Ginza Lights
A hit record for the Ventures, with words by R. Ei. Ken Yamauchi and Masako Izumi played and sang this in a movie of the same name. The technique used by Eddy, who is very romantic, shows beautifully a young couple who wants to protect themselves against the dangers of the night.

Wishing On A Star
This was the song title given to me when I asked the owner of 'The Folk Village' at Shinjuki, Tokyo which song was his favorite. It was composed by T. Sasaki whilst he was a student at Seijo University. This is the best interpretation of the tune that I have heard.

The Blue Stardust
A song from the Asahi Broadcasting Co. who has made many hit tunes. The duet is by T. Iwatani and K. Dan (K. Kayama). The playing is so beautiful that I want to sing.

One Lonely Girl
Duane Eddy plays this after reading the song that was written and composed by Henry Dorenan. The playing is very good especially the romantic playing of the piano and the vibes at the end.

Be My Bride
Duane Eddy plays this song with a southern mood; it also was a hit as a duet by T. Iwatani and K. Dan. The drum and Hammond organ are both used very effectively to complement the melody of the Twangy guitar.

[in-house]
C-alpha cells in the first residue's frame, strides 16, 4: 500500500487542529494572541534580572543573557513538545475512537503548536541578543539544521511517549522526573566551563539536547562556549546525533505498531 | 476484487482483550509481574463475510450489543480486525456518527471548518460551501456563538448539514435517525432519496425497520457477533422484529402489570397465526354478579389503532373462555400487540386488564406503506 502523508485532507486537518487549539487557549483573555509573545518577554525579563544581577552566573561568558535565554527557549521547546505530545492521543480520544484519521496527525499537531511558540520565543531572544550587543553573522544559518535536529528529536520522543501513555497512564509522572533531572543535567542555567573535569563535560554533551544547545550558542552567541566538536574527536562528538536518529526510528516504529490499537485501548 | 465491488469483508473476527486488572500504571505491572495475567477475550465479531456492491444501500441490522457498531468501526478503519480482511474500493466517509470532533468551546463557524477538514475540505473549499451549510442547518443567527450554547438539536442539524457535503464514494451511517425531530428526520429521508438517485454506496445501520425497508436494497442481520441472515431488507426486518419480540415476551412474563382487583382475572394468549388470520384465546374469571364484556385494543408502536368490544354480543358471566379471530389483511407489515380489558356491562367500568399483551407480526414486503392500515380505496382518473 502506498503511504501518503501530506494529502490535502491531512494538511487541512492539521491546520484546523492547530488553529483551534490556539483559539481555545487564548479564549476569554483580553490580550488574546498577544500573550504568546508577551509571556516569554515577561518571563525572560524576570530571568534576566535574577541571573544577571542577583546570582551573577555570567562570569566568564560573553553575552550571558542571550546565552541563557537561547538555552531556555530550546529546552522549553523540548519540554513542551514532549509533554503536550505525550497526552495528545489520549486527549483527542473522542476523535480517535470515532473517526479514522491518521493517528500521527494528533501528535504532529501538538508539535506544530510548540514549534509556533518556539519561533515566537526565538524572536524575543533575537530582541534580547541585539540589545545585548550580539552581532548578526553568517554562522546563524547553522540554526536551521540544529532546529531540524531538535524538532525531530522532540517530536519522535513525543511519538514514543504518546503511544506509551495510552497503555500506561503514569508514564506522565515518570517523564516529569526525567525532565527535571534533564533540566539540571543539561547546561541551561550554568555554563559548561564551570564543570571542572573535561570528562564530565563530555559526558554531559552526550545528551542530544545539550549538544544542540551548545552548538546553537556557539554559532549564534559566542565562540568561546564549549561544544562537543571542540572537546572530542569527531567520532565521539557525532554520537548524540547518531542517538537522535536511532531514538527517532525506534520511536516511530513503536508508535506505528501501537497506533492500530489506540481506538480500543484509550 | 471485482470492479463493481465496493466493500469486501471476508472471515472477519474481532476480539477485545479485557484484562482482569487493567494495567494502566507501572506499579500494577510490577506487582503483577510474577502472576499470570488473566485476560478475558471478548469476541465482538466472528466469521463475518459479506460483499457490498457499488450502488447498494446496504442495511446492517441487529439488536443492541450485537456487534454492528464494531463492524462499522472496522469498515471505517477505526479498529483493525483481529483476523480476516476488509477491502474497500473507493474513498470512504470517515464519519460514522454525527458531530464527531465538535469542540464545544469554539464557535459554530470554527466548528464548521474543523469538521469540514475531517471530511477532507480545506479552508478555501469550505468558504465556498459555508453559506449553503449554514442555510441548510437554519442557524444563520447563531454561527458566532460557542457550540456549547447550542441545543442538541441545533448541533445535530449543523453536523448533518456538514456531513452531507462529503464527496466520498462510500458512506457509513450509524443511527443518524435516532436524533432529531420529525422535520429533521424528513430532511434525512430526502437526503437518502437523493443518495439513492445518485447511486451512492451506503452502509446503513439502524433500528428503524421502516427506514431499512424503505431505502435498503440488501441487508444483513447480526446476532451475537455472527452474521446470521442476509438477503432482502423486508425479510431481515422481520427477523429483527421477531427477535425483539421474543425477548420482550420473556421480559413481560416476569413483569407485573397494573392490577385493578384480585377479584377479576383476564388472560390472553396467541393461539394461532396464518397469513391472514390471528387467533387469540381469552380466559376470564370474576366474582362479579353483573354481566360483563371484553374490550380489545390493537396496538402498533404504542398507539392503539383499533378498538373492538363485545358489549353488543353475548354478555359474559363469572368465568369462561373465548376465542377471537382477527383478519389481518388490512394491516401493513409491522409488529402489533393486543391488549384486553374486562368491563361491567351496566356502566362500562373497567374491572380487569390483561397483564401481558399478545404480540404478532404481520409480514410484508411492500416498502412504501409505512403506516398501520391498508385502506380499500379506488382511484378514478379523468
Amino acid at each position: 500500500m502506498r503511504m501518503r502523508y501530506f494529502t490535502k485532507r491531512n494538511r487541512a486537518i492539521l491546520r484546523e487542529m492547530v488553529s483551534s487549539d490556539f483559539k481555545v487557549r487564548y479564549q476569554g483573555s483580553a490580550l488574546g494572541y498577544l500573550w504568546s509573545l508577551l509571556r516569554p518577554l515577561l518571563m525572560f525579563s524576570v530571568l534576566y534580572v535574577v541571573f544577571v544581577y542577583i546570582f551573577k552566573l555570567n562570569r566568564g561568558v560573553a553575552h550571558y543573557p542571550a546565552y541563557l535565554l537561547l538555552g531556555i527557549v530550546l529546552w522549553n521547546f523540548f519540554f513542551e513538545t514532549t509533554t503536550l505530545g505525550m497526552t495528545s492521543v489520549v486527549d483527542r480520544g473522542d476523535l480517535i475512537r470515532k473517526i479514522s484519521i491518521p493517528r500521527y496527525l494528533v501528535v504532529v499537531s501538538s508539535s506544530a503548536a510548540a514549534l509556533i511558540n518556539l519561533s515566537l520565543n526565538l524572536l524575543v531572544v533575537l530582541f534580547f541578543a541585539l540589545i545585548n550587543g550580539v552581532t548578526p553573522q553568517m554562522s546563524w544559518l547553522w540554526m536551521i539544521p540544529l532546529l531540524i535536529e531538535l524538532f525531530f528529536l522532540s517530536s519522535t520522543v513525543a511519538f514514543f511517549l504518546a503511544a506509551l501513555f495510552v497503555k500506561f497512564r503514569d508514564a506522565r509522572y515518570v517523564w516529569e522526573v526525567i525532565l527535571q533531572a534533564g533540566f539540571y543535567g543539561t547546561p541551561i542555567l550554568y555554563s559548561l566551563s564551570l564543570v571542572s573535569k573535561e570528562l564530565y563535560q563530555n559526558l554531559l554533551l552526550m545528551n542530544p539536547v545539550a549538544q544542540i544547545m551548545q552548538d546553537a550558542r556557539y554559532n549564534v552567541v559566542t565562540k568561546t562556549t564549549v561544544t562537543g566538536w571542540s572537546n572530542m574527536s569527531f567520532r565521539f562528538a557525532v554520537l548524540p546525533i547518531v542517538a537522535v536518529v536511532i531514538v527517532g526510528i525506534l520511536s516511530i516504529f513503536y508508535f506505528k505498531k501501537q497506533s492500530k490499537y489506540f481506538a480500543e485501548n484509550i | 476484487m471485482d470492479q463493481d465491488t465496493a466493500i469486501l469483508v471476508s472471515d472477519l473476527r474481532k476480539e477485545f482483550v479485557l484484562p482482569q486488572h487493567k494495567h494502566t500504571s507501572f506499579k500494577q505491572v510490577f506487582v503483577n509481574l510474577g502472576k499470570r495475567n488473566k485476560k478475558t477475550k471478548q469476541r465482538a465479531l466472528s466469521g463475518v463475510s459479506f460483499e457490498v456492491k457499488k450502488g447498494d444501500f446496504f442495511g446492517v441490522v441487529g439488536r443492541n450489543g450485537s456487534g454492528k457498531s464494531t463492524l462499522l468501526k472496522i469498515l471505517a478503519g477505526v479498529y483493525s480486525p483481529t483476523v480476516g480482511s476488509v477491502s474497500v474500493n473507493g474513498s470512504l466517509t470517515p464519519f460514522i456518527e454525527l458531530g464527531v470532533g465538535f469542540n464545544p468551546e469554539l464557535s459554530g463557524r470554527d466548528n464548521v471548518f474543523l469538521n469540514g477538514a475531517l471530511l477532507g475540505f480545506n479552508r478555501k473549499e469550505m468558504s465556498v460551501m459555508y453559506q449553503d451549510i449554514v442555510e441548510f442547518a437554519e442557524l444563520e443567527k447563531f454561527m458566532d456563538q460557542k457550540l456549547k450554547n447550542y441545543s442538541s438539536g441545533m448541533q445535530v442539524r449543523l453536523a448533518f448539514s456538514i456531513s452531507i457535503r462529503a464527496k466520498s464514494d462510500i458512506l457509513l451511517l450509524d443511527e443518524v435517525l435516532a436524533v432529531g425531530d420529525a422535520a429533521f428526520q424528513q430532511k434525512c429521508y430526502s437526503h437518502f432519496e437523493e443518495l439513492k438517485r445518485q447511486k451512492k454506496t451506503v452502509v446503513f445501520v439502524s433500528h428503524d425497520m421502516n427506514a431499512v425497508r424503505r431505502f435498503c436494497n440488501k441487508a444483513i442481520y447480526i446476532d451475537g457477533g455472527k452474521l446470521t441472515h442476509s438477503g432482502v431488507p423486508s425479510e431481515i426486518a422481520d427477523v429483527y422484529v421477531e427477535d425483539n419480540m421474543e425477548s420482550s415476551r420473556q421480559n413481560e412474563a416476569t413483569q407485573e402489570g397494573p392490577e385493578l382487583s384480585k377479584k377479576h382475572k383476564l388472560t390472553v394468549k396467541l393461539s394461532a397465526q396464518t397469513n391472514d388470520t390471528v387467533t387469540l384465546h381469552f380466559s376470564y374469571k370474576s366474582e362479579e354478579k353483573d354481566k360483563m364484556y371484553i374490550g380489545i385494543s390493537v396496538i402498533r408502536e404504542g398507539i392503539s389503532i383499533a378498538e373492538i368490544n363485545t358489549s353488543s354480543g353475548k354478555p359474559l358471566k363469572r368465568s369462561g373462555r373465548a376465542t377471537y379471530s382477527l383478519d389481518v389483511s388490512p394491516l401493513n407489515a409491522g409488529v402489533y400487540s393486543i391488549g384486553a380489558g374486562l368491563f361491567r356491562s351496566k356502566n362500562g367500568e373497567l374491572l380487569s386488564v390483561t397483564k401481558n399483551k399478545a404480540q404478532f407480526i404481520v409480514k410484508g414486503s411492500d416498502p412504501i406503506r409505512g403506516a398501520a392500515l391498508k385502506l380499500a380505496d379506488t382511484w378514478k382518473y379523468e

If You Can't Hold Your Man
This was composed by Mrs. Eddy (Mirriam Eddy). Could it be that 'you' is Mirriam herself. We can imagine her feelings because her husband is one of the most famous stars in the world. Whatever, this is a song for adults, which sings of the mind of a woman who has been in love.

Blue Eyes
A hit song words by J. Hashimoto and music by T. Inoue. Originally, this was a song about a Japanese man who loved a foreign girl, but when Duane Eddy plays, the music becomes cheerful. This is like magic, as we do not feel the image of a rejected lover anymore.

Evening Glow
A new song by D. Suzuki. The song will be accepted by people who do not like popular songs and who cannot understand foreign music. Unusually, Duane Eddy plays with a very simple melody.

Crying Again
Rock 'n' Roll in a slow tempo, which Henry Dorenan made, The piano and Eddy's guitar are both played with great beauty. From the playing we can imagine the feelings of disappointed love that everyone feels at least once in their life.

Like A Rose
Words and music are by K. Hamaguchi. In this tune, the rose has completely bloomed in Eddy's guitar. The melody has been changed slightly from the original. Just as flowers or colors may change at different locations, the image of a song can be altered by a musician.

An original tune by Duane Eddy. His good technique creates the sound of the Indian musical instrument, the sitar, from his guitar. We can feel the monsoon, which flows across the Indian Sky.

Sunset Stripper
Last December, 'Time' wrote about a group of strippers who gathered around the Sunset Strip in Los Angeles. It was an article about free sex and the abuse of sleeping pills. This tune is a warning against such corruption because after the dull introduction by the bass guitar, we can imagine the figure of a youth that is trying to escape to a more cheerful place.